at 20 and 40 ppm. Body temperatures were significantly lowered for
males and females on day 1 in all exposure groups. The remainder of the
differences in the FOB parameters were random statistical variations
that occurred both pre- and post-test, were not dose related, and were
not consistent between the sexes. Motor activity (horizontal, vertical,
total distance, and stereotypic time) was decreased at 20, 30, and 40
ppm, primarily during the 10 and 20 minute post-exposure time intervals
(data comparing motor activity for the entire 30-minute assessment
period was neither presented nor analyzed). With one exception, these
reductions no longer occurred at 7 or 14 days after exposure. For males
during the first 10-minute post-exposure interval, horizontal activity
decreased significantly by 76.4, 71.7 and 83.8% in the 20, 30, and 40
ppm groups, respectively. Males in the 20 ppm group had the following
decreases in horizontal activity: 76.4%, 77.6% (both statistically
significant), and 89.4% (non-statistically significant) during the 10,
20, and 30 minute intervals, respectively. For females during the first
10-minute post-exposure interval, horizontal activity decreased
significantly by 71.3, 48.0, and 83.5% in the 20, 30, and 40 ppm
groups, respectively. Females in the 20 ppm group had the following
decreases in horizontal activity: 71.3%, 85.8% (both significant), and
54.1% (non-statistically significant) during the 10, 20, and 30 minute
intervals, respectively. Similar decreases occurred for both sexes for
vertical activity, total distance, and stereotypic time. No phosphine-
related neuropathological changes were observed in any exposure group.
Significant increases in absolute and relative (body and brain weights)
adrenal gland weights in males from the 40 ppm group were of
questionable biological significance and did not show a concentration-
response relationship. The significant decrease in temperature and
motor activity, seen at all exposure levels in spite of the flaws in
the study, are considered treatment-related. The LOEL for
neurobehavioral findings is 20 ppm based on decreased body temperatures
and decreased motor activity in males and females. The NOAEL is <20
ppm. Based on lack of systemic toxicity, the NOAEL for systemic
toxicity is 40 ppm. It must be noted that the Agency has asked for
additional information regarding this study and has not accepted the
study until the requested data are submitted and reviewed.
    In a subchronic inhalation neurotoxicity study, 16
Crl:CD®BE VAF/Plus® rats/sex/exposure group were
exposed to phosphine (1% a.i. in nitrogen) for six hours/day, 5 days/
week for approximately 90 days at 0, 0.3, 1, or 3 ppm. An additional
six rats/sex were assigned to the 0 and 3 ppm groups for a 2-week
recovery group. Eleven rats/sex/exposure group were assigned for
neurobehavioral evaluations. Six of the eleven rats/sex/exposure group
were designated for neuropathological evaluations. No exposure-related
deaths occurred in this study. Body weights were slightly higher in
high-concentration males (2.4%) and females (1.2%) after 13 weeks of
treatment, and became equal or less than the control body weights after
the 2 week recovery period. Palpebral closure was consistently
increased in high-concentration animals compared to controls. The
increase was significant (p ≤ 0.05) in high-concentration
males at week 4 and was exposure related. The increased palpebral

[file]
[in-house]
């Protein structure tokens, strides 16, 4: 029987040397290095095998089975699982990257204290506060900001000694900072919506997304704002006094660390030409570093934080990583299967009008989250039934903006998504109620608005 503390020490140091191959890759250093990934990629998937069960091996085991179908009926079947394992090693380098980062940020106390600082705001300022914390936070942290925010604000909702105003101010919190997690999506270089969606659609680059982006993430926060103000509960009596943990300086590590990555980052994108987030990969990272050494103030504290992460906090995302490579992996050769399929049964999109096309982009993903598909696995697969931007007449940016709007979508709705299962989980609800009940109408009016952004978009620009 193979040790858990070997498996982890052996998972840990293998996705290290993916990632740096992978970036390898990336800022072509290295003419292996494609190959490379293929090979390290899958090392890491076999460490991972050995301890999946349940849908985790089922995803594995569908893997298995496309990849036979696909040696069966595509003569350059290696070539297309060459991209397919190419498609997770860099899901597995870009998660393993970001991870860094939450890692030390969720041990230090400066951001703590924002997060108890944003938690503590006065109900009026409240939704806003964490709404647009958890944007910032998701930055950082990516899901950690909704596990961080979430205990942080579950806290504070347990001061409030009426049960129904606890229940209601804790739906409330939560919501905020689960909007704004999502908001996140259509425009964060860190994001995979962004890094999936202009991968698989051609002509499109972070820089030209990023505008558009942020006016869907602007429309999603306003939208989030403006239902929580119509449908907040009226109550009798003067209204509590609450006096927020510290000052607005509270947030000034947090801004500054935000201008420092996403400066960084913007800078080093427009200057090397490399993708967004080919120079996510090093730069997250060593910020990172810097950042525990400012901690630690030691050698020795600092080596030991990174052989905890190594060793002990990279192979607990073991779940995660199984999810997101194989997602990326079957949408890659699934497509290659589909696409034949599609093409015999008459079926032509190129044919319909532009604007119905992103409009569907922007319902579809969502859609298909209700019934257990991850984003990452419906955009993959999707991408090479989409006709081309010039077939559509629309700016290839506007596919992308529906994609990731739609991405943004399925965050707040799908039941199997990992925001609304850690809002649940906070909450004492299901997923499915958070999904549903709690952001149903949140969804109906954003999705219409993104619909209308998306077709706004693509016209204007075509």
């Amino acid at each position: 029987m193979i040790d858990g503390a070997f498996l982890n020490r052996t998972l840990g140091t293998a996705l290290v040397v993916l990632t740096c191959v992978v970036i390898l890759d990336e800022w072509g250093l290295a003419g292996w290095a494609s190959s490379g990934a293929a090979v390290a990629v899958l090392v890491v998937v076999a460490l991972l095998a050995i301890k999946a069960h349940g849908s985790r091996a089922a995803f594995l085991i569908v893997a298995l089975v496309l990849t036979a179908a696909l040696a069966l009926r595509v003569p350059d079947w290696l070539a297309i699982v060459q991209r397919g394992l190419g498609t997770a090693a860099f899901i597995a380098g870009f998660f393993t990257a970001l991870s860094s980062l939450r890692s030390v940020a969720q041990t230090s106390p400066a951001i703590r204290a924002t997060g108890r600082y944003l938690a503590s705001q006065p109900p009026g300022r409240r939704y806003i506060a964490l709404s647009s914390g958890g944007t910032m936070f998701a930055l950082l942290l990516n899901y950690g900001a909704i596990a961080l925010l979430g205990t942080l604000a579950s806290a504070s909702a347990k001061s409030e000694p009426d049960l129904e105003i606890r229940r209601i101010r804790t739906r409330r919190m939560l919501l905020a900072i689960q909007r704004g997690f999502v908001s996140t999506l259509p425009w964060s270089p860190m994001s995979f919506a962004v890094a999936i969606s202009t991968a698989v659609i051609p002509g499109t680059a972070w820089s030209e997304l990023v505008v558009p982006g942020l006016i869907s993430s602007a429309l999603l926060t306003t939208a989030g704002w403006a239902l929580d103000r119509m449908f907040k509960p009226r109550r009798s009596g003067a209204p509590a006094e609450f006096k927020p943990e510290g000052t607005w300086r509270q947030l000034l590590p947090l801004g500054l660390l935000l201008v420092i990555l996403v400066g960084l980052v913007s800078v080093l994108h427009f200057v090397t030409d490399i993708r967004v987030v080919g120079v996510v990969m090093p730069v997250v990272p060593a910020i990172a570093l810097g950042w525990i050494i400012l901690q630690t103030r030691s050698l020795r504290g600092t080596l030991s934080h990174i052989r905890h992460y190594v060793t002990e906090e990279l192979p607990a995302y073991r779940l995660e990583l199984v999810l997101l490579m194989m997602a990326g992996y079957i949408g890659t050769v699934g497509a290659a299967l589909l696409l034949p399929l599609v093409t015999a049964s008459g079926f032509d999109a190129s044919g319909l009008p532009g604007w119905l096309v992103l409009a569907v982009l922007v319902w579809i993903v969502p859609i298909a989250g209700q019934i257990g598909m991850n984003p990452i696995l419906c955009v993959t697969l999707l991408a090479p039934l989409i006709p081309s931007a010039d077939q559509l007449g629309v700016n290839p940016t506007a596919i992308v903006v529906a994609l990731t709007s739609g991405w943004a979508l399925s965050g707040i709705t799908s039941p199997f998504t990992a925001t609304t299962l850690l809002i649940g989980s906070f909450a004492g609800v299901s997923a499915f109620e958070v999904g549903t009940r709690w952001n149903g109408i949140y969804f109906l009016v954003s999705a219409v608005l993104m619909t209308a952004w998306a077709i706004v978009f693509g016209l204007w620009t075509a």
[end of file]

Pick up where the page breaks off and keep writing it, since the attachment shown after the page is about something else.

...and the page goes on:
closure in high-concentration females was not significantly different
from the control group. The incidence of high-concentration males found
sleeping was consistently higher than the controls and was
significantly higher (p ≥ 0.05) at week 4. The sleep
incidence in males showed an exposure effect at weeks 4 and 13. A
similar trend was observed in females, but the differences were not
statistically significant. Body temperatures of high-concentration
males were consistently lower than the controls and reached statistical
significance (p ≥ 0.05) at week 13. The decreased body
temperature was exposure- related at weeks 4 and 13. Females did not
show a treatment-related change in body temperature. The horizontal and
vertical motor activities were significantly lower in high-
concentration males than the control group at week 13, and were
consistently, but not significantly lower at other time intervals.
Motor activity measurements in females were compromised by high
variations and significant decreases in the high-concentration group at
the pretest interval. There were no treatment-related findings at
necropsy or during the neurohistopathological examination of collected
tissues. The effects seen in high-concentration males that could be
treatment-related are slight, but are consistent and mutually
supportive. The effects in females either did not occur, were not
statistically significant, or were compromised by variations in pretest
measurements. Due to the equivocal nature of the effects seen in high-
concentration males, and the lack of effects seen in females, the
tentative NOAEL for systemic/neurobehavioral findings is 3.0 ppm for
males and females, a LOEL was not determined in this study. Since the
procedures used in this study have not been validated, and since
positive effects may be obscured by insensitive methods, the NOAEL is
tentative and will be re-evaluated upon receipt of information
requested from the sponsor. It must be noted that the Agency has asked
for additional information regarding this study and has not accepted
the study until the requested data are submitted and reviewed.

B. Toxicological Endpoints

    1. Acute toxicity. The acute dietary endpoint is based upon the
results of the 90-day inhalation study. The dose and endpoint for risk
assessment was 5 ppm or 1.8 milligrams/kilogram/day (mg/kg/day) based